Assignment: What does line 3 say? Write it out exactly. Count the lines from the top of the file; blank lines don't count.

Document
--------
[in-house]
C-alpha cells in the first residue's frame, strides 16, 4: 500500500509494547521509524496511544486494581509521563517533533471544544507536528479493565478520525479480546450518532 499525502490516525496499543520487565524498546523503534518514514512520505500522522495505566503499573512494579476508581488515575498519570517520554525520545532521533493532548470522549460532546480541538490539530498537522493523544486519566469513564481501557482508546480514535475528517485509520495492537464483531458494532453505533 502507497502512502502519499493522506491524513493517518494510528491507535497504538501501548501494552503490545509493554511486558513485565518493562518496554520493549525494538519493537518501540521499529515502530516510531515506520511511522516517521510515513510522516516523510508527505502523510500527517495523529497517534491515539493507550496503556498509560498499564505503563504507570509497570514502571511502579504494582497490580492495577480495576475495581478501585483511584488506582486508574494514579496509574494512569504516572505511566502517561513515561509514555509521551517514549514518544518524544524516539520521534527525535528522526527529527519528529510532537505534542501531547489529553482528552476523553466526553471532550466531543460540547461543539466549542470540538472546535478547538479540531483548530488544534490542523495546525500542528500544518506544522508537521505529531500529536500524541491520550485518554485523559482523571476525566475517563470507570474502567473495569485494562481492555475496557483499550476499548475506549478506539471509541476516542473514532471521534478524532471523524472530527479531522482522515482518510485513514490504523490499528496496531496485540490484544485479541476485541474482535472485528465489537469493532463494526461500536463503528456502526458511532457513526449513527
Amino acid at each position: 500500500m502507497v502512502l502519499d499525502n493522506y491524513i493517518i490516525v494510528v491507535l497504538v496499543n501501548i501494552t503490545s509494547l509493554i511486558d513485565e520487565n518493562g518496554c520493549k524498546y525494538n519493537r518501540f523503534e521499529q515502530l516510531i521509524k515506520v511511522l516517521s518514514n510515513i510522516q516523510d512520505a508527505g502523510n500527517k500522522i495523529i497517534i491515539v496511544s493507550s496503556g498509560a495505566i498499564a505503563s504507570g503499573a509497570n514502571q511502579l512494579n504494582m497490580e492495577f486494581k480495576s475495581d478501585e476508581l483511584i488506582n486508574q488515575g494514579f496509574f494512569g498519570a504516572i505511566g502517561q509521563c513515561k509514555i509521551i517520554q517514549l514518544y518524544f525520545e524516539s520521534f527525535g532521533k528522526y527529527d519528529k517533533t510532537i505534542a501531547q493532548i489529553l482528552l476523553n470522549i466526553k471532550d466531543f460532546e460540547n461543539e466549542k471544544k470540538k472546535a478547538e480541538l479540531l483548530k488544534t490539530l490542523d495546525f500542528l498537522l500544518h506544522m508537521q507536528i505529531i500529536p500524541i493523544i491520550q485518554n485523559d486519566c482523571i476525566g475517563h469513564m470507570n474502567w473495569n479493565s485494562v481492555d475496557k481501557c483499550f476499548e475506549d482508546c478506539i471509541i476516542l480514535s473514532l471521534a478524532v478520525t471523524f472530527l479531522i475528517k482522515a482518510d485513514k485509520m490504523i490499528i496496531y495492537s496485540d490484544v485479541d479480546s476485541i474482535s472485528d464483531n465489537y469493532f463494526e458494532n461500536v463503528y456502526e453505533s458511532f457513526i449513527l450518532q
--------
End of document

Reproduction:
Amino acid at each position: 500500500m502507497v502512502l502519499d499525502n493522506y491524513i493517518i490516525v494510528v491507535l497504538v496499543n501501548i501494552t503490545s509494547l509493554i511486558d513485565e520487565n518493562g518496554c520493549k524498546y525494538n519493537r518501540f523503534e521499529q515502530l516510531i521509524k515506520v511511522l516517521s518514514n510515513i510522516q516523510d512520505a508527505g502523510n500527517k500522522i495523529i497517534i491515539v496511544s493507550s496503556g498509560a495505566i498499564a505503563s504507570g503499573a509497570n514502571q511502579l512494579n504494582m497490580e492495577f486494581k480495576s475495581d478501585e476508581l483511584i488506582n486508574q488515575g494514579f496509574f494512569g498519570a504516572i505511566g502517561q509521563c513515561k509514555i509521551i517520554q517514549l514518544y518524544f525520545e524516539s520521534f527525535g532521533k528522526y527529527d519528529k517533533t510532537i505534542a501531547q493532548i489529553l482528552l476523553n470522549i466526553k471532550d466531543f460532546e460540547n461543539e466549542k471544544k470540538k472546535a478547538e480541538l479540531l483548530k488544534t490539530l490542523d495546525f500542528l498537522l500544518h506544522m508537521q507536528i505529531i500529536p500524541i493523544i491520550q485518554n485523559d486519566c482523571i476525566g475517563h469513564m470507570n474502567w473495569n479493565s485494562v481492555d475496557k481501557c483499550f476499548e475506549d482508546c478506539i471509541i476516542l480514535s473514532l471521534a478524532v478520525t471523524f472530527l479531522i475528517k482522515a482518510d485513514k485509520m490504523i490499528i496496531y495492537s496485540d490484544v485479541d479480546s476485541i474482535s472485528d464483531n465489537y469493532f463494526e458494532n461500536v463503528y456502526e453505533s458511532f457513526i449513527l450518532q